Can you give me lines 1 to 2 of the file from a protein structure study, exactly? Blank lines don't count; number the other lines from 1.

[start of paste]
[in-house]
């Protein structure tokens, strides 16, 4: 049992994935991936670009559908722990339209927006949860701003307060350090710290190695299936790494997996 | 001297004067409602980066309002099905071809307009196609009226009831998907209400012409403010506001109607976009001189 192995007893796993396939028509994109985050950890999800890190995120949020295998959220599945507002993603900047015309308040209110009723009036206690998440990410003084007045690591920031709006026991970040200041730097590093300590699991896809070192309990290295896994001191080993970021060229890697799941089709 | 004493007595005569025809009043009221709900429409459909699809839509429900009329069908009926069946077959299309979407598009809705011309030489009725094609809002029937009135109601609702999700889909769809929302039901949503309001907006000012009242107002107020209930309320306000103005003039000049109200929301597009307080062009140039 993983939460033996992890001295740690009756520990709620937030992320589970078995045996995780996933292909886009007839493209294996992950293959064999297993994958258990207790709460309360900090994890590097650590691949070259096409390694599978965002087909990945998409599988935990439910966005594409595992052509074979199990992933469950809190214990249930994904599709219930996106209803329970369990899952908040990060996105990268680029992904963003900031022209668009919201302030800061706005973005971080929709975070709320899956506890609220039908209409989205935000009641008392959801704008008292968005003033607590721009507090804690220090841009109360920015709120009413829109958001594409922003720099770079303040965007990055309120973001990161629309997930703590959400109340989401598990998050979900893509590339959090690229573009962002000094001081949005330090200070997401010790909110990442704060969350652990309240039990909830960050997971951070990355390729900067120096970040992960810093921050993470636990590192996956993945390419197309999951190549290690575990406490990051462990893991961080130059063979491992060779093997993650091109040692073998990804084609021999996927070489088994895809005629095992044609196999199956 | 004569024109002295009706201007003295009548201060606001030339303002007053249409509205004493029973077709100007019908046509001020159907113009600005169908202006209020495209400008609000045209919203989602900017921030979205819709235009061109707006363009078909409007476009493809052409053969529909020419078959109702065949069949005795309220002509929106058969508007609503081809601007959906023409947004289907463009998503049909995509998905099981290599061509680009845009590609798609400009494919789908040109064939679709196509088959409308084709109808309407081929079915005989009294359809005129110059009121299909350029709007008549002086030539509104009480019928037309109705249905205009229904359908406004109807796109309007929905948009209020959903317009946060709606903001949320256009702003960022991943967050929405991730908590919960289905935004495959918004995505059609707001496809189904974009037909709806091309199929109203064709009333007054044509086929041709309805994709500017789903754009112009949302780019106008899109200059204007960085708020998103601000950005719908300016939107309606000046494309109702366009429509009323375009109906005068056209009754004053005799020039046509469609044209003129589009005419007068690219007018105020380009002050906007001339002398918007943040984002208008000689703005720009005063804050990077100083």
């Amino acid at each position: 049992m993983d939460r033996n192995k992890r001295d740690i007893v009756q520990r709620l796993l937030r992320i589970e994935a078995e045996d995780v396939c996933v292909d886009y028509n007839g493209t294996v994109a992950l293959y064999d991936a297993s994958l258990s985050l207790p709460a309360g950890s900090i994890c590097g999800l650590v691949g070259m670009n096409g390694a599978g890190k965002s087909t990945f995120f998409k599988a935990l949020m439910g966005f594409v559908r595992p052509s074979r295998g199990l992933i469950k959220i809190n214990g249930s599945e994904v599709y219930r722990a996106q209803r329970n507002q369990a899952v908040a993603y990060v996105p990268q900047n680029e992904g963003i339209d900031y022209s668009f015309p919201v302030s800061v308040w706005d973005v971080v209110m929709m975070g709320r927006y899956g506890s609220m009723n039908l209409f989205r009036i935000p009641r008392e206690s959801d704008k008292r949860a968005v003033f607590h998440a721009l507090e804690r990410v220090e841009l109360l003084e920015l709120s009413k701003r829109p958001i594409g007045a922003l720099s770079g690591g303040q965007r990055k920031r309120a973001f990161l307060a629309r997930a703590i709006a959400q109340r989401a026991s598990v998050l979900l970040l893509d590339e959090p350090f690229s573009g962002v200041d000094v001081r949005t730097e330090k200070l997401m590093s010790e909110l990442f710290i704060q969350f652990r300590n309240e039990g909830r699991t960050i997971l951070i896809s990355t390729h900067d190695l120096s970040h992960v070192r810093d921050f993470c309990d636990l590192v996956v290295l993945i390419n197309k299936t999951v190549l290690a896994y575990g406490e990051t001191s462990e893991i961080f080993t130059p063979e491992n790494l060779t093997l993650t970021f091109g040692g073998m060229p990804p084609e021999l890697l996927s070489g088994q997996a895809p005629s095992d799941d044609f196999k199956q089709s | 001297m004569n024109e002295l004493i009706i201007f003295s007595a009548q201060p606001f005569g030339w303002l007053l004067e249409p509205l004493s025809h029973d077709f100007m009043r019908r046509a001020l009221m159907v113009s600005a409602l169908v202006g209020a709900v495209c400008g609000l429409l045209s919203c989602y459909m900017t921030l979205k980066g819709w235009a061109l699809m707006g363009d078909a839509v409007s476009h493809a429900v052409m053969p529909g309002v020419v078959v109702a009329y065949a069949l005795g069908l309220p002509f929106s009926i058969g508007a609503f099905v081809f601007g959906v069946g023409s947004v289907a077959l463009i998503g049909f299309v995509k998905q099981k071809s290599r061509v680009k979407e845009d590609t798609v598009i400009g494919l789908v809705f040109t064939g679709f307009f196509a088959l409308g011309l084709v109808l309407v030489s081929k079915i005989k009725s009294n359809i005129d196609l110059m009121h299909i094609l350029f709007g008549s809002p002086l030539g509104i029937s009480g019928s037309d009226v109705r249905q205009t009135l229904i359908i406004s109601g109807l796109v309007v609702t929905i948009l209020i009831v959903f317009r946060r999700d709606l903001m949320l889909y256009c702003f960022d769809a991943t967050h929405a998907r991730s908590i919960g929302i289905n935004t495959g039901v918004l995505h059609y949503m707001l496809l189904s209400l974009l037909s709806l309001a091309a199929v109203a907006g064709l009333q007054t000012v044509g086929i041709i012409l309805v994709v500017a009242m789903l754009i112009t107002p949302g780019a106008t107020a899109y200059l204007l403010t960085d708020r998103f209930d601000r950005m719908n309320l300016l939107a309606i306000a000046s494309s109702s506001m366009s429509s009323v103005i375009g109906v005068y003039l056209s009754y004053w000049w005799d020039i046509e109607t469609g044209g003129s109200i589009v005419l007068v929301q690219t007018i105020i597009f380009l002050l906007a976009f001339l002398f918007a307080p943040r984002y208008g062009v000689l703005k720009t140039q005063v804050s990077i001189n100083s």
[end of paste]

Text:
[in-house]
């Protein structure tokens, strides 16, 4: 049992994935991936670009559908722990339209927006949860701003307060350090710290190695299936790494997996 | 001297004067409602980066309002099905071809307009196609009226009831998907209400012409403010506001109607976009001189 192995007893796993396939028509994109985050950890999800890190995120949020295998959220599945507002993603900047015309308040209110009723009036206690998440990410003084007045690591920031709006026991970040200041730097590093300590699991896809070192309990290295896994001191080993970021060229890697799941089709 | 004493007595005569025809009043009221709900429409459909699809839509429900009329069908009926069946077959299309979407598009809705011309030489009725094609809002029937009135109601609702999700889909769809929302039901949503309001907006000012009242107002107020209930309320306000103005003039000049109200929301597009307080062009140039 993983939460033996992890001295740690009756520990709620937030992320589970078995045996995780996933292909886009007839493209294996992950293959064999297993994958258990207790709460309360900090994890590097650590691949070259096409390694599978965002087909990945998409599988935990439910966005594409595992052509074979199990992933469950809190214990249930994904599709219930996106209803329970369990899952908040990060996105990268680029992904963003900031022209668009919201302030800061706005973005971080929709975070709320899956506890609220039908209409989205935000009641008392959801704008008292968005003033607590721009507090804690220090841009109360920015709120009413829109958001594409922003720099770079303040965007990055309120973001990161629309997930703590959400109340989401598990998050979900893509590339959090690229573009962002000094001081949005330090200070997401010790909110990442704060969350652990309240039990909830960050997971951070990355390729900067120096970040992960810093921050993470636990590192996956993945390419197309999951190549290690575990406490990051462990893991961080130059063979491992060779093997993650091109040692073998990804084609021999996927070489088994895809005629095992044609196999199956 | 004569024109002295009706201007003295009548201060606001030339303002007053249409509205004493029973077709100007019908046509001020159907113009600005169908202006209020495209400008609000045209919203989602900017921030979205819709235009061109707006363009078909409007476009493809052409053969529909020419078959109702065949069949005795309220002509929106058969508007609503081809601007959906023409947004289907463009998503049909995509998905099981290599061509680009845009590609798609400009494919789908040109064939679709196509088959409308084709109808309407081929079915005989009294359809005129110059009121299909350029709007008549002086030539509104009480019928037309109705249905205009229904359908406004109807796109309007929905948009209020959903317009946060709606903001949320256009702003960022991943967050929405991730908590919960289905935004495959918004995505059609707001496809189904974009037909709806091309199929109203064709009333007054044509086929041709309805994709500017789903754009112009949302780019106008899109200059204007960085708020998103601000950005719908300016939107309606000046494309109702366009429509009323375009109906005068056209009754004053005799020039046509469609044209003129589009005419007068690219007018105020380009002050906007001339002398918007943040984002208008000689703005720009005063804050990077100083």